Encyclopedia of Medieval Pilgrimage

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Subject: History

Edited by: Larissa J. Taylor et al.

The Encyclopedia of Medieval Pilgrimage is an interdisciplinary reference work, giving wide coverage of the role of travel in medieval religious life. Dealing with the period 300-1500 A.D., it offers both basic data on as broad a range of European pilgrimage as possible and clearly written, self-contained introductions to the general questions of pilgrimage research.

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Aachen

(925 words)

Author(s): Betsy L. Chunko
Aachen (syn. French: Aix-la-Chapelle; Dutch: Aken) is a historic spa town, now city, in northwest Germany, site of the springs of Grannus. It was named after the Celtic god of healing and was later used as baths by the Romans who also built a sacred well and sanctuary there. It is best known for the palace complex of Carolingian buildings, most notably the Palatine Chapel, c. 796-805. Pippin the Short stayed here in 765, and Charlemagne decided in the 800s to make it his preferred residence, adding at his new capital a palace and the Palatine Chapel. Built by Odo of Metz for Charlemagne, th…

Aachen Cathedral

(836 words)

Author(s): Gerhard Lutz
The minster of Aachen emerged as a major European pilgrimage attraction with the introduction of Heiltumsschauen to take place every seven years. This pilgrimage was closely related to Charlemagne. According to the local tradition, the emperor donated a major relic treasury to his palatinate chapel, among them the garment of the Virgin Mary. Charlemagne was unofficially canonized in 1165 on the initiative of Frederick Barbarossa. After the remains of Charlemagne were transferred into a new shrine in 1215, a second one was made for his relic treasury shortly a…

Abandonment of Pilgrims

(1,100 words)

Author(s): Leigh Ann Craig
Travel was exceedingly dangerous in the Middle Ages. Travelers faced challenges posed by bad roads, bad weather, warfare, banditry and piracy, illness and injury, social dislocation, and unexpected costs that drained them of all economic resources (see also Hazards of Pilgrimage, War and Pilgrimage, Peregrini, and Poor Pilgrims). Given these hazards, pilgrims were encouraged to settle their affairs and make their wills before undertaking a journey to any but the most nearby of shrines (see also …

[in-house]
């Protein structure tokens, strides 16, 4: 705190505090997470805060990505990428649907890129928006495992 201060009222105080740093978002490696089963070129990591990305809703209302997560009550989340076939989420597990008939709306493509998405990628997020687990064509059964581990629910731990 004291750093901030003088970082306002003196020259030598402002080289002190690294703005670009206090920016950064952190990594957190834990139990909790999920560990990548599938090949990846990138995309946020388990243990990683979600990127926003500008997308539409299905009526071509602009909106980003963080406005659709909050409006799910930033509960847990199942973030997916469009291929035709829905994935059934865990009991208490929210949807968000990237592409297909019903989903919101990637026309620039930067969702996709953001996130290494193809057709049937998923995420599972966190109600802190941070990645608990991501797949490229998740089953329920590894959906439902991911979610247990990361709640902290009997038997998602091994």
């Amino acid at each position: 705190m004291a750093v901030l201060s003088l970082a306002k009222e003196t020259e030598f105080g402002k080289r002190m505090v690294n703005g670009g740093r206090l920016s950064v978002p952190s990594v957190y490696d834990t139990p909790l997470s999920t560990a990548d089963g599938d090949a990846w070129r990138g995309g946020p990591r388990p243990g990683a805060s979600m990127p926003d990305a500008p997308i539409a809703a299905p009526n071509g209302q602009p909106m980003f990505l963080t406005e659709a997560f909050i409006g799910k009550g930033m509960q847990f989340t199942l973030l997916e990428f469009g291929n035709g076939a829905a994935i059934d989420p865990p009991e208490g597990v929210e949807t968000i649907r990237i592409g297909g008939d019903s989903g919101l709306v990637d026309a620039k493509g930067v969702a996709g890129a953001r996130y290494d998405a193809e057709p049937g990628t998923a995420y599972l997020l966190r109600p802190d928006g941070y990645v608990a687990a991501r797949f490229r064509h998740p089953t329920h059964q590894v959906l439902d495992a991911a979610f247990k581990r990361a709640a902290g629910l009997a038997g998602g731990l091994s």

Abbey of Cluny

(850 words)

Author(s): Nathanael Hauser osb
The Benedictine abbey church of Cluny was built three times, the first at its foundation in 910 (Cluny I), the second consecrated in 981 (Cluny II), and the third monumental church begun around 1088 (Cluny III) and substantially finished by 1109. Suppressed in 1790, almost the entire great complex has disappeared, its buildings being used as a stone quarry during the first decades of the nineteenth century. Today the structure is known by the remaining southern transept, the archeological recons…

Abbey of Saint-Denis

(1,622 words)

Author(s): Margaret Goehring
The Abbey of Saint-Denis was one of the most important pilgrimage sites in France in the Middle Ages, although its origins, like those of its name saint, are shrouded in mystery. According to legend, the first monument to be erected in honor of Saint Denis was a shrine built by a Christian woman named Catulla at the time of the saint’s martyrdom. The Vita Genovefae (c. 520) records that St Geneviève visited the tomb on a stormy night, bearing a candle that remained lit despite the fierce wind and rain, after which she persuaded the priests and bishop of Pari…

Access to Shrines

(3,527 words)

Author(s): Anna Gottschall
Activities and access within the cathedral building had a major impact on the emotional, sensual and physical responses of pilgrims, enhanced by the continuation of a journey to the spiritual focal point, the shrine of the saint (see Tilley, 'Interpreting': 10-17). The visual atmosphere established through architectural adaptations and spatial design created routes of orientation, allowing ritualization and regulation of access and behavior. Controlled space is a social construct that highlights a dichotomy between inhabitant and visitor areas of access. Cathedrals, like Ca…

Accounts of Art in Churches

(1,507 words)

Author(s): Jacqueline Leclercq-Marx
Wall painting and monumental sculpture were rarely described as such in the high Middle Ages. The same is true of ecclesiastical furnishings, which were even less often made the object of aesthetic appreciation, even if the skill of the artist was praised because of the value of the materials. As for architecture, it rarely serves as anything other than the setting for narratives of miracles or murders. This is why descriptions of works of art - including that of the architecture of St James of Compostela - contained in the fifth book of the Liber Santi Jacobi, known as the Pilgrims' Guide to …